by Joe Arancio
The 2015 season was the culmination of a three-year crusade by the Portland Timbers and head coach Caleb Porter as the club claimed its first MLS Cup in its fifth year as part of the league. The Timbers finished third in the Western Conference with a 15-11-8 record and earned wins over Sporting KC, Vancouver and FC Dallas in the Western Conference playoffs. Portland then finished its playoff run with a 2-1 win over Columbus Crew SC in the MLS Cup Final. Portland now goes from the hunter to the hunted heading into 2016 and will have to continue its strong form from the end of last season to remain atop MLS.
WHAT WENT RIGHT
Prior to the 2015 season, Portland made two significant additions at the back that turned the Timbers from a notoriously leaky defensive team to one of the best in the league. The first move was signing Ghanaian goalkeeper Adam Kwarsey from Strømsgodset in Norway to replace Donovan Ricketts who would be selected in the Expansion Draft by Orlando City. Kwarsey turned in one of the better seasons of any keeper in MLS in his first season in the league. The Ghanaian started 33 games and posted a 1.09 goals-against average, fourth in MLS. He also tied for the league lead with 13 shutouts. The second move that the Timbers made was to trade allocation money to Real Salt Lake for experienced MLS center back Nat Borchers. He proved to be the final piece to Portland’s revamped defense. Borchers combined with center back Liam Ridgewell and fullbacks Alvas Powell and Jorge Villafana to allow just 39 goals, tied for third-fewest in MLS and 13 fewer than the club had allowed in 2014.
As great as Portland’s postseason run was, it most likely wouldn’t have happened without a late season change in tactics by Porter. After a loss to Sporting KC dropped the Timbers below the red line with just three games to play, the Timbers’ head man reevaluated his approach and returned to the more aggressive strategy he entered the league with in 2012. Porter switched to an offensive 4-3-3 formation with Diego Valeri and Darlington Nagbe playing in front of defensive midfielder Diego Chara. The formation change ignited the Timbers, who did not lose a game the rest of the season or in the postseason. The team picked up three straight wins to end the regular season, outscoring its opponents by a 10-3 margin and moved all the way up to the No. 3 seed in West.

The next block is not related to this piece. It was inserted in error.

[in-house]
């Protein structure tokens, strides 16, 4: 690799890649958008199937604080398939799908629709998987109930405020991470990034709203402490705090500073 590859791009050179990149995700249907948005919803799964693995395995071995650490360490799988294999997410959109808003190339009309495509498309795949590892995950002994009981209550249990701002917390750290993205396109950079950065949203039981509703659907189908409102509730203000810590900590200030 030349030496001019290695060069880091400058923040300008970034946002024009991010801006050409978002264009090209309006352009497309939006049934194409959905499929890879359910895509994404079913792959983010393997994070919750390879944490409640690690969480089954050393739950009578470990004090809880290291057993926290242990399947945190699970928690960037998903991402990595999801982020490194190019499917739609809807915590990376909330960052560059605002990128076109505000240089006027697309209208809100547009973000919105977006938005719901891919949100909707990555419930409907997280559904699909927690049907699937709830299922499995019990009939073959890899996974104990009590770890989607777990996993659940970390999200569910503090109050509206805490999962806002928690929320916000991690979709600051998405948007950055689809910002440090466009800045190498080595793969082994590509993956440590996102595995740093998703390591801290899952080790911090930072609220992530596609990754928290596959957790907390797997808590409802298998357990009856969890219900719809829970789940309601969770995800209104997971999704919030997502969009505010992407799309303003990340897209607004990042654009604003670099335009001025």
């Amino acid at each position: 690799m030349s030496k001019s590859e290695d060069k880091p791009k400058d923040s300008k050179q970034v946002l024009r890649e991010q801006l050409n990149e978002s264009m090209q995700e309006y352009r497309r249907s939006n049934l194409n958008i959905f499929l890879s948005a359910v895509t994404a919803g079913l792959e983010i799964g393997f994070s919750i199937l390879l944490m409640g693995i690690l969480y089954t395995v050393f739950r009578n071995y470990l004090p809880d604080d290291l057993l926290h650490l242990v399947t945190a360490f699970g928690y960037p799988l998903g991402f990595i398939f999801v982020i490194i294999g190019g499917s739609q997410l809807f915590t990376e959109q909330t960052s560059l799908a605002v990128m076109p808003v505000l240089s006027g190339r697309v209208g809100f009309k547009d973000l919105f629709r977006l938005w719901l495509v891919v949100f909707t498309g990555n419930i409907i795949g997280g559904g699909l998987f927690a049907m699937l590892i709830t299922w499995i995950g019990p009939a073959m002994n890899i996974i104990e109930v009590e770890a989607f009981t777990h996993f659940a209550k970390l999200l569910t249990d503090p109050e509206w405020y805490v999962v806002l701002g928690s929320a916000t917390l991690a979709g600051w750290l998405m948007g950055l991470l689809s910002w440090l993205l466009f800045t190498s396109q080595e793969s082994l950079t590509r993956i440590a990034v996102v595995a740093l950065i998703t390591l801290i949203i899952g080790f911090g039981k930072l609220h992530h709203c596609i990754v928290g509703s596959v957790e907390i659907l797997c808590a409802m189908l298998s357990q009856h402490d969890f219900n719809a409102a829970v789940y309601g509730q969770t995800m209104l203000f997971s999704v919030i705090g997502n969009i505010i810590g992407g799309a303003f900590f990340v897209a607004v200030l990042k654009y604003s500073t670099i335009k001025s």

Portland continued to ride its hot streak from the end of the season into the MLS Cup Playoffs starting with a Knockout Round game against Sporting KC. The Timbers led 1-0 late in the regulation when SKC’s Kevin Ellis scored in the 87th minute to force extra time. Both clubs scored in extra time leading to penalties, which Portland won in dramatic fashion when Kwarsey converted from the spot then saved a penalty kick by Sporting goalkeeper Jon Kempin in the 10th round. The Timbers then outplayed both of the West’s top two seeds, Vancouver and FC Dallas, on their way to the MLS Cup Championship. In the championship game, Portland jumped on the Crew with two goals in the first seven minutes, effectively ending the game before it really even begun, ultimately picking up a 2-1 win to raise its first MLS Cup trophy.